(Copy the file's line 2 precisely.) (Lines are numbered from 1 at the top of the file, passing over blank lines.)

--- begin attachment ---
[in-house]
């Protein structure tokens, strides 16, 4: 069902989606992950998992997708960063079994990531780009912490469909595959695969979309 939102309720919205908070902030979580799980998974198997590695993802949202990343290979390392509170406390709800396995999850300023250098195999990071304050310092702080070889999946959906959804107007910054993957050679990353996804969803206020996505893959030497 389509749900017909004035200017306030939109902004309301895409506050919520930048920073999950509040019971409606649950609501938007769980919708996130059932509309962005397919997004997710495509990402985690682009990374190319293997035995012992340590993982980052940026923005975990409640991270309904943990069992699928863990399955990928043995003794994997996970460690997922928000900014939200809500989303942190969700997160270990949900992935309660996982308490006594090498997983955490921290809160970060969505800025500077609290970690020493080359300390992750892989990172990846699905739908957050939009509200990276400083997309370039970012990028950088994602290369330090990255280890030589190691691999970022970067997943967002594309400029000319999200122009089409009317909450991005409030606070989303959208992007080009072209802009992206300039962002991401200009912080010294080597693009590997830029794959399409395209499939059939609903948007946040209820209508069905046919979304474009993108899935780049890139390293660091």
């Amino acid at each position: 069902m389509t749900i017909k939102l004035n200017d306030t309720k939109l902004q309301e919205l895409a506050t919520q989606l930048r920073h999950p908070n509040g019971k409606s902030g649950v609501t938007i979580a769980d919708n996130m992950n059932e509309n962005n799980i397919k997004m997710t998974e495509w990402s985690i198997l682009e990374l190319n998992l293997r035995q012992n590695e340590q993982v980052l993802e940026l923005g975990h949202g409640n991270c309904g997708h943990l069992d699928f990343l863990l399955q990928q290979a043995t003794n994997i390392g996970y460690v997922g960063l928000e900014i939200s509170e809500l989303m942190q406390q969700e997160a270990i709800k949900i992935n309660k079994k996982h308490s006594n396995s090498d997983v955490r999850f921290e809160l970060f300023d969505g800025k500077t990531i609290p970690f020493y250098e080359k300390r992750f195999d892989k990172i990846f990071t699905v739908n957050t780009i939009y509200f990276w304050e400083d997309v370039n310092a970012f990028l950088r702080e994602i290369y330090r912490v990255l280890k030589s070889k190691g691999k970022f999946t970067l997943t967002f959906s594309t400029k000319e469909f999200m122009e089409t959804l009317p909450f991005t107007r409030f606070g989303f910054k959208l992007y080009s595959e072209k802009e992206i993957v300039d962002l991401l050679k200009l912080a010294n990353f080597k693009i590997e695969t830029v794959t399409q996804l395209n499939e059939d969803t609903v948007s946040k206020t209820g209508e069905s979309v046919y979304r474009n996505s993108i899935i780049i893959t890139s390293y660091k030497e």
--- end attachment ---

């Protein structure tokens, strides 16, 4: 069902989606992950998992997708960063079994990531780009912490469909595959695969979309 939102309720919205908070902030979580799980998974198997590695993802949202990343290979390392509170406390709800396995999850300023250098195999990071304050310092702080070889999946959906959804107007910054993957050679990353996804969803206020996505893959030497 389509749900017909004035200017306030939109902004309301895409506050919520930048920073999950509040019971409606649950609501938007769980919708996130059932509309962005397919997004997710495509990402985690682009990374190319293997035995012992340590993982980052940026923005975990409640991270309904943990069992699928863990399955990928043995003794994997996970460690997922928000900014939200809500989303942190969700997160270990949900992935309660996982308490006594090498997983955490921290809160970060969505800025500077609290970690020493080359300390992750892989990172990846699905739908957050939009509200990276400083997309370039970012990028950088994602290369330090990255280890030589190691691999970022970067997943967002594309400029000319999200122009089409009317909450991005409030606070989303959208992007080009072209802009992206300039962002991401200009912080010294080597693009590997830029794959399409395209499939059939609903948007946040209820209508069905046919979304474009993108899935780049890139390293660091």